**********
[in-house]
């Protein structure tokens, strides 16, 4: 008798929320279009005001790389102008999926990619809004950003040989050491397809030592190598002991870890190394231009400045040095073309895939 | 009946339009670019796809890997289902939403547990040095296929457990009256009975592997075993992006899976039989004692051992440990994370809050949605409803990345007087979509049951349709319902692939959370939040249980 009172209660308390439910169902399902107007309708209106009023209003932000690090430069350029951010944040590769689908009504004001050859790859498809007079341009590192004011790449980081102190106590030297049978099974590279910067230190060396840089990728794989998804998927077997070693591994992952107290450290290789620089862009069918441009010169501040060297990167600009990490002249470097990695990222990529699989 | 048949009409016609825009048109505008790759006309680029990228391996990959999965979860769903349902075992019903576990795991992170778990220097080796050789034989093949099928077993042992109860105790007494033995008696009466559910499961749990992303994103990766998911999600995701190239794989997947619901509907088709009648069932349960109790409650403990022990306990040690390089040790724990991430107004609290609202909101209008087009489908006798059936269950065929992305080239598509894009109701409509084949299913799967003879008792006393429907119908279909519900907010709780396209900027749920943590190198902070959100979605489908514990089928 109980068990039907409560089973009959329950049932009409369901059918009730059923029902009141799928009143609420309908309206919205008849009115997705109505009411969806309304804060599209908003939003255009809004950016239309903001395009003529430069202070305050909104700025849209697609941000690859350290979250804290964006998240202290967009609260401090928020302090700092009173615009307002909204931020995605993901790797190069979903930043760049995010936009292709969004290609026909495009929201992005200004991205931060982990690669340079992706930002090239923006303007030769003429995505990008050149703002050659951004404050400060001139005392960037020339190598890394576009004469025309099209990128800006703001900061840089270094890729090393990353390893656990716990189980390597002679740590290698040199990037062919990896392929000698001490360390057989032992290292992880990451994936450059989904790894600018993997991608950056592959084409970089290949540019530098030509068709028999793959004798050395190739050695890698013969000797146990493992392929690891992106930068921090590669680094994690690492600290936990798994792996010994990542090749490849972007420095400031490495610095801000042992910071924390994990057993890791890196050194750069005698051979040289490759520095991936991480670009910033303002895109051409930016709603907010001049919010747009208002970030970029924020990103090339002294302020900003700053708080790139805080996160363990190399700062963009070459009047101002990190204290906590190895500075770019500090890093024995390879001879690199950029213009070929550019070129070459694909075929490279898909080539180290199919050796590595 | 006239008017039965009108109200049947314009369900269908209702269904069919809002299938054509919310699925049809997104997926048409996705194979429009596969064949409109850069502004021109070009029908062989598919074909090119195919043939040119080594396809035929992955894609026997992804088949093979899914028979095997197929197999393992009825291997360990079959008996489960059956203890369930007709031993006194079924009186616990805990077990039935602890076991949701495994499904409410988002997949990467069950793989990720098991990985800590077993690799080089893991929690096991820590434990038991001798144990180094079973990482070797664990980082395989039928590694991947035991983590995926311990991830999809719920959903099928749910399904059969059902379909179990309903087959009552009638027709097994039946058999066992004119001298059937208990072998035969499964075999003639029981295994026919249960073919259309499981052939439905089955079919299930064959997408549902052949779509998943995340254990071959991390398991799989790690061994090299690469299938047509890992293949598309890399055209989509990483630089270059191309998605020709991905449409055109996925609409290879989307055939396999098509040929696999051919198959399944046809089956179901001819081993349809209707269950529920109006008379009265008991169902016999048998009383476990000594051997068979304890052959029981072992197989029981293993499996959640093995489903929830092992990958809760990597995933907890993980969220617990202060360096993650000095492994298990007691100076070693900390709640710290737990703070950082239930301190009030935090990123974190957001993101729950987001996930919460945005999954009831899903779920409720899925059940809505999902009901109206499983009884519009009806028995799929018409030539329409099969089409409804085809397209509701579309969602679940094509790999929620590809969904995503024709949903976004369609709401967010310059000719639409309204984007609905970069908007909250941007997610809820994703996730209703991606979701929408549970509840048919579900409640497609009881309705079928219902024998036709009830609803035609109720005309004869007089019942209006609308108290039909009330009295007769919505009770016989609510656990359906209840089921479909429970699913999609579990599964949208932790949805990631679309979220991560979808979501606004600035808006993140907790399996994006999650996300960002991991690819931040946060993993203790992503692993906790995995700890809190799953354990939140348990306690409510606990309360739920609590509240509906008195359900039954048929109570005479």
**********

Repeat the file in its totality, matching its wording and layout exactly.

[in-house]
């Protein structure tokens, strides 16, 4: 008798929320279009005001790389102008999926990619809004950003040989050491397809030592190598002991870890190394231009400045040095073309895939 | 009946339009670019796809890997289902939403547990040095296929457990009256009975592997075993992006899976039989004692051992440990994370809050949605409803990345007087979509049951349709319902692939959370939040249980 009172209660308390439910169902399902107007309708209106009023209003932000690090430069350029951010944040590769689908009504004001050859790859498809007079341009590192004011790449980081102190106590030297049978099974590279910067230190060396840089990728794989998804998927077997070693591994992952107290450290290789620089862009069918441009010169501040060297990167600009990490002249470097990695990222990529699989 | 048949009409016609825009048109505008790759006309680029990228391996990959999965979860769903349902075992019903576990795991992170778990220097080796050789034989093949099928077993042992109860105790007494033995008696009466559910499961749990992303994103990766998911999600995701190239794989997947619901509907088709009648069932349960109790409650403990022990306990040690390089040790724990991430107004609290609202909101209008087009489908006798059936269950065929992305080239598509894009109701409509084949299913799967003879008792006393429907119908279909519900907010709780396209900027749920943590190198902070959100979605489908514990089928 109980068990039907409560089973009959329950049932009409369901059918009730059923029902009141799928009143609420309908309206919205008849009115997705109505009411969806309304804060599209908003939003255009809004950016239309903001395009003529430069202070305050909104700025849209697609941000690859350290979250804290964006998240202290967009609260401090928020302090700092009173615009307002909204931020995605993901790797190069979903930043760049995010936009292709969004290609026909495009929201992005200004991205931060982990690669340079992706930002090239923006303007030769003429995505990008050149703002050659951004404050400060001139005392960037020339190598890394576009004469025309099209990128800006703001900061840089270094890729090393990353390893656990716990189980390597002679740590290698040199990037062919990896392929000698001490360390057989032992290292992880990451994936450059989904790894600018993997991608950056592959084409970089290949540019530098030509068709028999793959004798050395190739050695890698013969000797146990493992392929690891992106930068921090590669680094994690690492600290936990798994792996010994990542090749490849972007420095400031490495610095801000042992910071924390994990057993890791890196050194750069005698051979040289490759520095991936991480670009910033303002895109051409930016709603907010001049919010747009208002970030970029924020990103090339002294302020900003700053708080790139805080996160363990190399700062963009070459009047101002990190204290906590190895500075770019500090890093024995390879001879690199950029213009070929550019070129070459694909075929490279898909080539180290199919050796590595 | 006239008017039965009108109200049947314009369900269908209702269904069919809002299938054509919310699925049809997104997926048409996705194979429009596969064949409109850069502004021109070009029908062989598919074909090119195919043939040119080594396809035929992955894609026997992804088949093979899914028979095997197929197999393992009825291997360990079959008996489960059956203890369930007709031993006194079924009186616990805990077990039935602890076991949701495994499904409410988002997949990467069950793989990720098991990985800590077993690799080089893991929690096991820590434990038991001798144990180094079973990482070797664990980082395989039928590694991947035991983590995926311990991830999809719920959903099928749910399904059969059902379909179990309903087959009552009638027709097994039946058999066992004119001298059937208990072998035969499964075999003639029981295994026919249960073919259309499981052939439905089955079919299930064959997408549902052949779509998943995340254990071959991390398991799989790690061994090299690469299938047509890992293949598309890399055209989509990483630089270059191309998605020709991905449409055109996925609409290879989307055939396999098509040929696999051919198959399944046809089956179901001819081993349809209707269950529920109006008379009265008991169902016999048998009383476990000594051997068979304890052959029981072992197989029981293993499996959640093995489903929830092992990958809760990597995933907890993980969220617990202060360096993650000095492994298990007691100076070693900390709640710290737990703070950082239930301190009030935090990123974190957001993101729950987001996930919460945005999954009831899903779920409720899925059940809505999902009901109206499983009884519009009806028995799929018409030539329409099969089409409804085809397209509701579309969602679940094509790999929620590809969904995503024709949903976004369609709401967010310059000719639409309204984007609905970069908007909250941007997610809820994703996730209703991606979701929408549970509840048919579900409640497609009881309705079928219902024998036709009830609803035609109720005309004869007089019942209006609308108290039909009330009295007769919505009770016989609510656990359906209840089921479909429970699913999609579990599964949208932790949805990631679309979220991560979808979501606004600035808006993140907790399996994006999650996300960002991991690819931040946060993993203790992503692993906790995995700890809190799953354990939140348990306690409510606990309360739920609590509240509906008195359900039954048929109570005479």